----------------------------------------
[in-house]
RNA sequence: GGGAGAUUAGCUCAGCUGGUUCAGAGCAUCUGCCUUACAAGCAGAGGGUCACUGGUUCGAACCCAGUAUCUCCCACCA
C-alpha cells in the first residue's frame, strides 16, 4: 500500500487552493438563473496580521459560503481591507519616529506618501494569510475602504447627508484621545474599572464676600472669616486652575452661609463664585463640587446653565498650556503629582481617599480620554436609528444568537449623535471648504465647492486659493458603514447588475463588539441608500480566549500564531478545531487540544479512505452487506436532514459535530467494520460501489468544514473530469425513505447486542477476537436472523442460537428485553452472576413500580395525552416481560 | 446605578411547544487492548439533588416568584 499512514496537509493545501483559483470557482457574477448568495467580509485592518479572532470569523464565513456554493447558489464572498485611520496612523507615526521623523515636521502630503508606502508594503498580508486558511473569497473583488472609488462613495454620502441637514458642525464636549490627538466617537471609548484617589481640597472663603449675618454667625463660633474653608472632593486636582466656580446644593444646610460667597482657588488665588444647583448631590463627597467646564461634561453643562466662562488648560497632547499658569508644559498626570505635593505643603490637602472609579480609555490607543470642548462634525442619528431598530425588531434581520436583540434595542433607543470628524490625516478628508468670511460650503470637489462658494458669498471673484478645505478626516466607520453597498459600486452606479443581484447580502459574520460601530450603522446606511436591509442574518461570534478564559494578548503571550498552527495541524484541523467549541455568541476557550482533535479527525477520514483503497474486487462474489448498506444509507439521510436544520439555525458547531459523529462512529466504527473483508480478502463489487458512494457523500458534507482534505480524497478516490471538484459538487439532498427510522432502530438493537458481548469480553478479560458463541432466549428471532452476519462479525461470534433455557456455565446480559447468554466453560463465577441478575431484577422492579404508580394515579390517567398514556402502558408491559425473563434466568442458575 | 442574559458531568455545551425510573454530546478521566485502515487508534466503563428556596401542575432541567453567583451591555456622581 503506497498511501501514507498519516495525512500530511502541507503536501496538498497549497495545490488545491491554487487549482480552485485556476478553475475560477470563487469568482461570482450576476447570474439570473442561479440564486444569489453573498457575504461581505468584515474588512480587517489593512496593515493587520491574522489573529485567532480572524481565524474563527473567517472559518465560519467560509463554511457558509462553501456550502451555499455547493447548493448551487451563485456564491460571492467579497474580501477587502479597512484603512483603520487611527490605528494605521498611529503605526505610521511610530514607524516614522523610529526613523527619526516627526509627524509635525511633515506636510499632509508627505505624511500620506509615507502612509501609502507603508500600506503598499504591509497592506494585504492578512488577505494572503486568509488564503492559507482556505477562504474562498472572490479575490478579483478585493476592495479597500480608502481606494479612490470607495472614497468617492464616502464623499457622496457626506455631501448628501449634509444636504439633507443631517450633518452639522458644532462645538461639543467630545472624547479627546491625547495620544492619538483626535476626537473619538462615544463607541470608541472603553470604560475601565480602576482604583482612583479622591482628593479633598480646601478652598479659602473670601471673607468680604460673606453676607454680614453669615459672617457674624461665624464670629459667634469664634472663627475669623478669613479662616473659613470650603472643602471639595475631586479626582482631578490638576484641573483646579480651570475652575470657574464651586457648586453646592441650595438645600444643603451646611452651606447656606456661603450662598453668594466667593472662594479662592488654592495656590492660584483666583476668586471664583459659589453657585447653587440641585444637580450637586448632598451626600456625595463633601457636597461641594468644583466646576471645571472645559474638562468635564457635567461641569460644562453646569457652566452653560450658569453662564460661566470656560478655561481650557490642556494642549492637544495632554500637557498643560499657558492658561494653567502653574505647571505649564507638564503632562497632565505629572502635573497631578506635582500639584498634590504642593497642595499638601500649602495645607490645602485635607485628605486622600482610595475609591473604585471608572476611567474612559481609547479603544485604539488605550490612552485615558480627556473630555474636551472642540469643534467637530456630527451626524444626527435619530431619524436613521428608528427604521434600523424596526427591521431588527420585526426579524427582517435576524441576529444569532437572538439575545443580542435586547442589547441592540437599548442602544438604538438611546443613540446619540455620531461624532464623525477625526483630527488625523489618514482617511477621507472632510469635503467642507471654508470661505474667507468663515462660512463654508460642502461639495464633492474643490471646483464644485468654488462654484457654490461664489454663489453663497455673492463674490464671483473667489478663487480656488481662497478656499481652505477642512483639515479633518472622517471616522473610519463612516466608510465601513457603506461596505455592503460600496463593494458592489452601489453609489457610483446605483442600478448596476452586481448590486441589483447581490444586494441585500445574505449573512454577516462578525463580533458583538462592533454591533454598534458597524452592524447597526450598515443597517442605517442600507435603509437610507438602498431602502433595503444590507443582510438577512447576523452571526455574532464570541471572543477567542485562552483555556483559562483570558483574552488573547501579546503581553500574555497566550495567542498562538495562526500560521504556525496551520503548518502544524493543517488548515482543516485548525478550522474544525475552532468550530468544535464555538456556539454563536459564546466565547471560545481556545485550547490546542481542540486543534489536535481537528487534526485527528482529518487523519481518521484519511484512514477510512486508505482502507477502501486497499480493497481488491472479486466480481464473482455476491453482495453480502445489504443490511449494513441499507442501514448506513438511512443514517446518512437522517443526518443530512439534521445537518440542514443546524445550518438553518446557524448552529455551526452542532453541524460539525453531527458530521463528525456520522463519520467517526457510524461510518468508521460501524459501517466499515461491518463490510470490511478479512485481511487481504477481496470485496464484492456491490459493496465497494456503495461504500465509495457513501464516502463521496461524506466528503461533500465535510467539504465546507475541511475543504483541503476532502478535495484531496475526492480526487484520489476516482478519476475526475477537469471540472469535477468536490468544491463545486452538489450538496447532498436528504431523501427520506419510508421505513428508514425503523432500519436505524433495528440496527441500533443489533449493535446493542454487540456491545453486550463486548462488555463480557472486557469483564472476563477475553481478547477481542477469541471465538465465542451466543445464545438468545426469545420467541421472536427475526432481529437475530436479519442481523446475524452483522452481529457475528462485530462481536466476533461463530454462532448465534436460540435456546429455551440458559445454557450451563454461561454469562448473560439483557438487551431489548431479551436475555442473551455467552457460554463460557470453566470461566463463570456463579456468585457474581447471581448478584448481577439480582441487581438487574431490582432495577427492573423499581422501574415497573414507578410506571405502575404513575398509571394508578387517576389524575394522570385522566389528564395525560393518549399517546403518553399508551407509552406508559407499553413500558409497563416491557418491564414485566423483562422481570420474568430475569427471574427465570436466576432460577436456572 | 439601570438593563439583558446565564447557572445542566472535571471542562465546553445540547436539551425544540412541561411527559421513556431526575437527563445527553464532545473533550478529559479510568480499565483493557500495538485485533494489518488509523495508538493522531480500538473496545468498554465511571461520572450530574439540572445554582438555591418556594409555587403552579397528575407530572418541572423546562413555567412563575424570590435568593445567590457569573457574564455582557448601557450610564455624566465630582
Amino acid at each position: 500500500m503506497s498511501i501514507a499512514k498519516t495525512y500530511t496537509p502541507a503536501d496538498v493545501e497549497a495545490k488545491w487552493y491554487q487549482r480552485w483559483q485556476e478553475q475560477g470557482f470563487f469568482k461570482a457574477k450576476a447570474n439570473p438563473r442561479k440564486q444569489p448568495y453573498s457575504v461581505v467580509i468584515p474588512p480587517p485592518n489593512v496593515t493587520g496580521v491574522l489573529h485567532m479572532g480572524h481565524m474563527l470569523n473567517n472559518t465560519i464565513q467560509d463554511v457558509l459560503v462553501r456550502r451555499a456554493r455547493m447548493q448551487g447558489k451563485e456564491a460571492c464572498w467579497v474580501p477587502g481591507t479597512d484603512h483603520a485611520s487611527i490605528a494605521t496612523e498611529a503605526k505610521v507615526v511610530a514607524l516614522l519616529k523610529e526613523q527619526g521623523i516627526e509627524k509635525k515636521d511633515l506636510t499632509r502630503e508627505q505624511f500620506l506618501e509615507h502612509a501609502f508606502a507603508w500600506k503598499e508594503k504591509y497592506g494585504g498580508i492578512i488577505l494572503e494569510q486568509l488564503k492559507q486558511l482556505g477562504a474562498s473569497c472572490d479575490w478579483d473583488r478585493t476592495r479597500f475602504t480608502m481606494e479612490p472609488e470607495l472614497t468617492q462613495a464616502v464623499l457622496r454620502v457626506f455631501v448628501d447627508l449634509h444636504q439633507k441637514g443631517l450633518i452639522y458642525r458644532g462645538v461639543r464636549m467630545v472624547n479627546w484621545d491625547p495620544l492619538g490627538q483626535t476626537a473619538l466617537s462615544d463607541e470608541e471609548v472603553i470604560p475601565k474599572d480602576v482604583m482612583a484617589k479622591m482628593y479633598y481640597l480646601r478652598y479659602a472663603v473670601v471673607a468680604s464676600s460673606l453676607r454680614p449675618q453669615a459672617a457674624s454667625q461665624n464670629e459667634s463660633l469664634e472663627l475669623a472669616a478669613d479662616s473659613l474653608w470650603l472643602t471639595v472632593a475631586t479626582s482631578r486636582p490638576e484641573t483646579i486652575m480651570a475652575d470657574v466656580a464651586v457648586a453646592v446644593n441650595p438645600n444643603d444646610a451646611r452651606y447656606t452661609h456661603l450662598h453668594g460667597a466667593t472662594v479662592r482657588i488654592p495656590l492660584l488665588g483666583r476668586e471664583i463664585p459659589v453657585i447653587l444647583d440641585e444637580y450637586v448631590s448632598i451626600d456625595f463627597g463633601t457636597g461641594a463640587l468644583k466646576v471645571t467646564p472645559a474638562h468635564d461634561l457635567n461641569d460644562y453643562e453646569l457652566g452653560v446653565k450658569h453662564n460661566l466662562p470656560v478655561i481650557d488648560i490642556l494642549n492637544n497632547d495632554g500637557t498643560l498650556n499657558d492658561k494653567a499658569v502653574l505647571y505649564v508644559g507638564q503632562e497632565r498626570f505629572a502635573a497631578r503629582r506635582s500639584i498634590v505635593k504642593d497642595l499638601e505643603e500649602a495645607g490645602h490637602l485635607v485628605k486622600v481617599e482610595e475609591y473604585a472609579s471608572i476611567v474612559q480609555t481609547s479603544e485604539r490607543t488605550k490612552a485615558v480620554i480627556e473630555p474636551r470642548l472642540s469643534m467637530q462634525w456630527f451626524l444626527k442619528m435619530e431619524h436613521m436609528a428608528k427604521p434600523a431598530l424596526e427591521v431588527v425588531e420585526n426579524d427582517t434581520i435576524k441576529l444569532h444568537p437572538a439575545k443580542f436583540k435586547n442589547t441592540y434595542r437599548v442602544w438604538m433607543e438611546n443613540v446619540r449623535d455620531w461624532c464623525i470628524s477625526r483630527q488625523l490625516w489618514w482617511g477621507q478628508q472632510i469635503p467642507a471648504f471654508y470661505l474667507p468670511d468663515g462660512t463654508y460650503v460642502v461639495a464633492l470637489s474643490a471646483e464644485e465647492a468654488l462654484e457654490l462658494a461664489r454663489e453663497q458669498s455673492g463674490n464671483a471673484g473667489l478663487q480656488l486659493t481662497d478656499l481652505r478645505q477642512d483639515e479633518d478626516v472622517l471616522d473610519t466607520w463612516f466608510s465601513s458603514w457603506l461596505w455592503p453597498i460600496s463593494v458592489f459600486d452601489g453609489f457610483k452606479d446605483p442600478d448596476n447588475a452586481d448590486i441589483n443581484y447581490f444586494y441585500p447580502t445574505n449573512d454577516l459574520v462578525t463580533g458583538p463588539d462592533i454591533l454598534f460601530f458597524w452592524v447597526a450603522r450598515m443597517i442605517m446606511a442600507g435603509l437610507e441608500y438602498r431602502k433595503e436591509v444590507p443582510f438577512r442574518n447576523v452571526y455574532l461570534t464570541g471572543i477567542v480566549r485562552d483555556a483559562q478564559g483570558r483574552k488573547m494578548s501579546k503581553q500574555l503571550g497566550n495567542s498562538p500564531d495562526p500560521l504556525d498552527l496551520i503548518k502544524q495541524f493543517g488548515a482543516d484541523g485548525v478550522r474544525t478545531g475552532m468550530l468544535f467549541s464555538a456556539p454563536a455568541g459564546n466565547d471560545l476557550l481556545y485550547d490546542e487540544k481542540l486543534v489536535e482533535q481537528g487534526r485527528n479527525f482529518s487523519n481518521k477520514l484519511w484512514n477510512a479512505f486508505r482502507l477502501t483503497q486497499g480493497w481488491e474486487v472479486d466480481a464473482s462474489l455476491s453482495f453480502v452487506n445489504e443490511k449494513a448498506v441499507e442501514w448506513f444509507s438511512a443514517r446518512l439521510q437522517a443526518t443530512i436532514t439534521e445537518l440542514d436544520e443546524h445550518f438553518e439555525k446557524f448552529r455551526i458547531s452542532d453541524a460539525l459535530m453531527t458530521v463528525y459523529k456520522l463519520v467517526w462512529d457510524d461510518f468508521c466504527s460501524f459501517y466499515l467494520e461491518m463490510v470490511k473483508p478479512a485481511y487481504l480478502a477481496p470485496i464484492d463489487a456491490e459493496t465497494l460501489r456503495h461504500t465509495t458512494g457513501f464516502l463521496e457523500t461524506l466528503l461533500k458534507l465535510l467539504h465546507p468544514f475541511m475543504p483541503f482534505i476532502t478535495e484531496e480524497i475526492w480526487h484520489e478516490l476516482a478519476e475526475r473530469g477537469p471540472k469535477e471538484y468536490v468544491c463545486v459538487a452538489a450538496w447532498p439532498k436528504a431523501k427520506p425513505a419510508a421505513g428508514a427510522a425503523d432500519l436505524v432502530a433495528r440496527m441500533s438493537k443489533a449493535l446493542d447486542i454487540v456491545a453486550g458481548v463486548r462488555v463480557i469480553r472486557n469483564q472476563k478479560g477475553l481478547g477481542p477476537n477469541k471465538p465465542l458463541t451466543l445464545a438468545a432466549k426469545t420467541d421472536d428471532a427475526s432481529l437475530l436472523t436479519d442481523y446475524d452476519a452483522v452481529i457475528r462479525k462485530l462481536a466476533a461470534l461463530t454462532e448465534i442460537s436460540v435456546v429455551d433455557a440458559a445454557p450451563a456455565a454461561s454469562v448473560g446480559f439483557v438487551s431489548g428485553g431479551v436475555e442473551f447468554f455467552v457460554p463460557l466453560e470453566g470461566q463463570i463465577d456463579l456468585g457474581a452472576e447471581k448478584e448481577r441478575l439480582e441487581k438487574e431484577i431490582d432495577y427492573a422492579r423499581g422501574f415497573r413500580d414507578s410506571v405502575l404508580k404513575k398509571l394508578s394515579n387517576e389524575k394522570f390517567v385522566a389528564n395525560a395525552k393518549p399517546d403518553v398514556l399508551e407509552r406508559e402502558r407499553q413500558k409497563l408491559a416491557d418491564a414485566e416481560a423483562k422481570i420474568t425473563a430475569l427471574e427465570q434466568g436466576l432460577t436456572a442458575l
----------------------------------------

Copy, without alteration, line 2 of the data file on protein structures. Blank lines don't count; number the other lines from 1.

RNA sequence: GGGAGAUUAGCUCAGCUGGUUCAGAGCAUCUGCCUUACAAGCAGAGGGUCACUGGUUCGAACCCAGUAUCUCCCACCA